Review: The ABCs of Death

Last Updated on July 23, 2021

PLOT: 26 short films from all corners of the globe are strung together by the letters of the alphabet.

REVIEW: As a person with a sincere fondness for horror anthologies, as well as for simple “newness” in cinema, I was absolutely over-the-f*cking-moon delighted when THE ABCs OF DEATH was announced. 26 notable genre directors from all over the world each trying their hand at a 5-minute (or less) short after choosing a letter, assigning a word to that letter and then creating a story involving death; what’s not to celebrate about such a concept?

Turns out that ABCs OF DEATH isn’t the easiest pill to swallow, no matter what genre you’re devoted to. It’s less a real movie than an experiment; a fun experiment, yes, one I’m glad exists, but by its very nature a mixed experience that is alternately engaging, overwhelming and sometimes ponderous. It offers an array of talented directors working their damnedest to shock you, disgust you, weird you out and blow you away. The overall effect is, at the end of a feels-like-it 129-minute running time, kind of numbing. They very well could have gone with OVERKILL for the title.

The film was conceived and produced by Drafthouse Films, and their Alamo Drafthouses across the country seem to be the perfect venue for a feature like this – the kind of movie you can walk in and out of, have drinks with friends during. Perhaps even more ideal is its eventual home video release, where you’ll be free to skip through the less desirable segments in order to focus on the more striking ones. That may be sacrilege to some, and certainly the film’s creators wouldn’t have it that way, but there’s no getting around the fact that it’s near impossible to enjoy every single one of the 26 stories on hand; you’ll actually be lucky if you think half of them are truly exemplary. For the most part, they’re interesting and sordidly clever, and the bulk of them you’ll never need to see more than once. For this writer, only a handful are worth the price of admission, and I’ll list them off here:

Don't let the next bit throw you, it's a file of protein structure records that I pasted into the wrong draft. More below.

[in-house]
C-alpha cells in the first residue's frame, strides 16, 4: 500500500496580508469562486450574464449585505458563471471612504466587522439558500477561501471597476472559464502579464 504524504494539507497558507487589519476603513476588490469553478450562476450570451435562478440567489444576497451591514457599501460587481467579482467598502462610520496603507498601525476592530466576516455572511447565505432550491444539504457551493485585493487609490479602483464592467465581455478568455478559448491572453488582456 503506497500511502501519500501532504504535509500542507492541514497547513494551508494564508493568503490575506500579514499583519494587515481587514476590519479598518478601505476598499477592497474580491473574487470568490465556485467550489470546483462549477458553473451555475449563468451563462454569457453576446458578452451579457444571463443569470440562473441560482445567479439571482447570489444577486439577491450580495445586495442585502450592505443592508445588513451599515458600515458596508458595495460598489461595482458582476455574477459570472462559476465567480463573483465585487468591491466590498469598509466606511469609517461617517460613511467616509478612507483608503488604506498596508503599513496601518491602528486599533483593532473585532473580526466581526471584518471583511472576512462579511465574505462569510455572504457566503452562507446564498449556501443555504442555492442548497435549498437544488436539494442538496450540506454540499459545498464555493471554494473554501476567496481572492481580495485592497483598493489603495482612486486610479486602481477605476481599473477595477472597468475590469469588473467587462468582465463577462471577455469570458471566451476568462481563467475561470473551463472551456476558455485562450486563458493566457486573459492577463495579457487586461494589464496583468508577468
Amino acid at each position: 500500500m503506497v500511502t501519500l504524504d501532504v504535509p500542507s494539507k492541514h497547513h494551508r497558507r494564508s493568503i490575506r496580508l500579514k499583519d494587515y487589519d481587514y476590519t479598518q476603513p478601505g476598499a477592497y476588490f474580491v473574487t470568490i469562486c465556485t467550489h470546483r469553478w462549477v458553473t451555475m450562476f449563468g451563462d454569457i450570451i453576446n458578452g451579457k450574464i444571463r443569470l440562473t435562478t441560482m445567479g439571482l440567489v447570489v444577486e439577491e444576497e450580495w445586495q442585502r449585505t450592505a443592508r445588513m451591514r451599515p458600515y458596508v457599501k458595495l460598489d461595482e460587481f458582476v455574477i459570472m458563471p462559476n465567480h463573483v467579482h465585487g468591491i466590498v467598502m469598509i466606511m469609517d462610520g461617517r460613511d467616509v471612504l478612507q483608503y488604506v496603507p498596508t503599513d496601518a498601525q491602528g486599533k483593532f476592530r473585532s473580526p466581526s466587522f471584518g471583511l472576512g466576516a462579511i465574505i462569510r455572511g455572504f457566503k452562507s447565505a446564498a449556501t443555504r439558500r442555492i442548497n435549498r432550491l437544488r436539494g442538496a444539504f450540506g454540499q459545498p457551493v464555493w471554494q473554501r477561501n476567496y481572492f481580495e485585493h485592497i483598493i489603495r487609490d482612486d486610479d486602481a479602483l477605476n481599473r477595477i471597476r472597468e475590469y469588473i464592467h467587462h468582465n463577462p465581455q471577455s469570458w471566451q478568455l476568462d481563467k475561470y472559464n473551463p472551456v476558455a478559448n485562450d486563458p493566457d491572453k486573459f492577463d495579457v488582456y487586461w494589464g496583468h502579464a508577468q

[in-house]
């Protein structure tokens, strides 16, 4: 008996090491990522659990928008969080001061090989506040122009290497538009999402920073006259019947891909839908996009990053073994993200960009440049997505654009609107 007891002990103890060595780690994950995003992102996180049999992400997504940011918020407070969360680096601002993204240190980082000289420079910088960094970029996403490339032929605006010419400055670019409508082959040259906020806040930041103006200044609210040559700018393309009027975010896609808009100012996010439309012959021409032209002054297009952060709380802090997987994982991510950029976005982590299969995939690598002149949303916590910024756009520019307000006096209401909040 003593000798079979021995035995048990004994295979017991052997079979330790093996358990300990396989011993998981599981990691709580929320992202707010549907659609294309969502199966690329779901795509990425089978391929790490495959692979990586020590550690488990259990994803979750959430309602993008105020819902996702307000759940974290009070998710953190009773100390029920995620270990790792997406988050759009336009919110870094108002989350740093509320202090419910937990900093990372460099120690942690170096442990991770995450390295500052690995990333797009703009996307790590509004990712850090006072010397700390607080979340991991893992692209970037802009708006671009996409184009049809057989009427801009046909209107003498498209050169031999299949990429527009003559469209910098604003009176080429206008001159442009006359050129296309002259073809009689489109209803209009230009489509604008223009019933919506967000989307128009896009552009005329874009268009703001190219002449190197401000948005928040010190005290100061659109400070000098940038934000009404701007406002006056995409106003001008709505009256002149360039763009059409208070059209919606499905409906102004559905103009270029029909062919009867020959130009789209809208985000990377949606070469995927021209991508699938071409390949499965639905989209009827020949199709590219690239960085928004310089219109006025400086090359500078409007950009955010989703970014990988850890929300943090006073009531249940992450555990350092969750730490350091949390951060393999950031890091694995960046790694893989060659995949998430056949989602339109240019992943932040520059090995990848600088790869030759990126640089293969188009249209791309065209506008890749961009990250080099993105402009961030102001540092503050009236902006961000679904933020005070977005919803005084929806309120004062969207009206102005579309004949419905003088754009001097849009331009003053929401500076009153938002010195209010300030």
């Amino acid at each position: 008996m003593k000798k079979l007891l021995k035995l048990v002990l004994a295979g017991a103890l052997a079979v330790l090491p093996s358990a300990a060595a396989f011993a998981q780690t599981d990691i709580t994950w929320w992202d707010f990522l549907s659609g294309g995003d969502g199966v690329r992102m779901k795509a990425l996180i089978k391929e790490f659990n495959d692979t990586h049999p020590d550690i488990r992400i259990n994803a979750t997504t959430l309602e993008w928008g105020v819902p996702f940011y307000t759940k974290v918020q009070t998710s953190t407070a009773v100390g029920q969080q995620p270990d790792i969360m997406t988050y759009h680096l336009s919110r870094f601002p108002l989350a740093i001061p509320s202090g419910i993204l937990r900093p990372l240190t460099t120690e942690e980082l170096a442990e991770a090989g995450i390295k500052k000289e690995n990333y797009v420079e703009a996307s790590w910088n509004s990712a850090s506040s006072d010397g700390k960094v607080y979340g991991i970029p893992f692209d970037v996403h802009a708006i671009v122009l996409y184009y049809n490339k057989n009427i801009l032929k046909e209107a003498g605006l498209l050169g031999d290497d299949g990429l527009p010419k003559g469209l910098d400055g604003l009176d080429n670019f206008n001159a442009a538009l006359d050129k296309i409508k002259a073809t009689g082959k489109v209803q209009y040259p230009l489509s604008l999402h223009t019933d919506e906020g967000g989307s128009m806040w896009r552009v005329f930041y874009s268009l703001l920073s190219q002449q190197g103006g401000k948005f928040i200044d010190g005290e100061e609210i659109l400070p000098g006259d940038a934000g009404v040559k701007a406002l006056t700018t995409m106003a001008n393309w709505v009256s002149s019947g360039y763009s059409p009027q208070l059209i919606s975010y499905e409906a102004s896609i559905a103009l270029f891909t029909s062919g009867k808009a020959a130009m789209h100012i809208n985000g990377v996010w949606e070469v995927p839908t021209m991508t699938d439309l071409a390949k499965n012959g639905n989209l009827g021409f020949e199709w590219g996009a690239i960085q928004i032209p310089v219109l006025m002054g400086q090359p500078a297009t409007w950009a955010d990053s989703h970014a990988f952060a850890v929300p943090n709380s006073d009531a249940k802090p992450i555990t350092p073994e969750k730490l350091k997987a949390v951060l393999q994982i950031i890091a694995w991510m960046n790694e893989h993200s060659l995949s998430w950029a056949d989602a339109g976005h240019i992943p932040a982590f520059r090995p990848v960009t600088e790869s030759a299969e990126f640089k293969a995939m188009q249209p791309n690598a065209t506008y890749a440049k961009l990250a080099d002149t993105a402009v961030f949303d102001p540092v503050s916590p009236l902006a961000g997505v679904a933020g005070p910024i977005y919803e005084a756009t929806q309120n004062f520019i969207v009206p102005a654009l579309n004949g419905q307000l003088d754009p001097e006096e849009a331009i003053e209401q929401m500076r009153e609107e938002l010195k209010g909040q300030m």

– A is for Apocalypse: Nacho Vigalondo’s dementedly funny look at a how the end of the world begins for one blood-covered couple.

– D is for Dogfight: A stylish homage to FIGHT CLUB by Marcel Sarmiento that pits man against dog.

– J is for Jidai-Geki: A very bizarre peek at a samurai execution that doesn’t go according to plan from Yudai Yamaguchi

– L is for Libido: Hard to say that I “liked” this one, because saying so could get me arrested, but Timo Tjahjanto’s segment is so viciously unappealing that it earns special mention; it’s quite possibly the most thoroughly gross of all the shorts.

– Q is for Quack: Adam Wingard’s meta take on the entire project, in which he and writer Simon Barrett play themselves cursing the fact that they got stuck with “Q.”

– T is for Toilet: This claymation depiction of a killer toilet’s rage unleashed upon a family was directed by Lee Hardcastle, who submitted his entry through a contest set up by the producers. That it ends up being among the best of the bunch is fairly thrilling.

– U is for Unearthed: Ben Wheatley’s funny and creative look at the unearthing of a creature of the night – from the creature’s POV.

– X is for XXL – Xavier Gens’ extremely gory and disturbing saga of an overweight girl who goes to extreme lengths to change her appearance.

Keep in mind that ABCs OF DEATH will be, like all works of art, subjective, and one man’s D is for Dogfight will be another man’s F is for Fart (Noboru Iguchi’s baffling segment about… hell, I don’t even know, but it’s a chore). That it doesn’t always succeed has to be accepted from the get-go, but what does work is the element of surprise inherent in the structure. There is literally no chance of you knowing what to expect from any given short, and you can rest assured the none of the filmmakers have taken the easy way out with their letters. (In other words, G doesn’t stand for anything so pedestrian as “Gun”, just as K doesn’t stand for “Knife”, etc.)

In fact, if you know your stuff, part of the fun of watching ABCs is in trying to guess who directed which segment and what the segment’s title will be – a card announcing the director and title arrives after the short is over, not before, but if you’re attuned to certain hallmarks of the artists involved, you’ll catch on at least a few times.

Love, hate or feel indifferent to these stories, they’re always guaranteed to be further beyond the pale that you could imagine; you’re never in the company of a commonplace idea or visual. As a whole it is far from perfect, and I’ll be the first to admit that it should have been monumental as opposed to merely “a cool thing that happened,” but there’s no denying that the horror world is a better place for having THE ABCs OF DEATH to call its own.

Review: The ABCs of Death



Source: Arrow in the Head

About the Author

Eric Walkuski is a longtime writer, critic, and reporter for He's been a contributor for over 15 years, having written dozens of reviews and hundreds of news articles for the site. In addition, he's conducted almost 100 interviews as JoBlo's New York correspondent.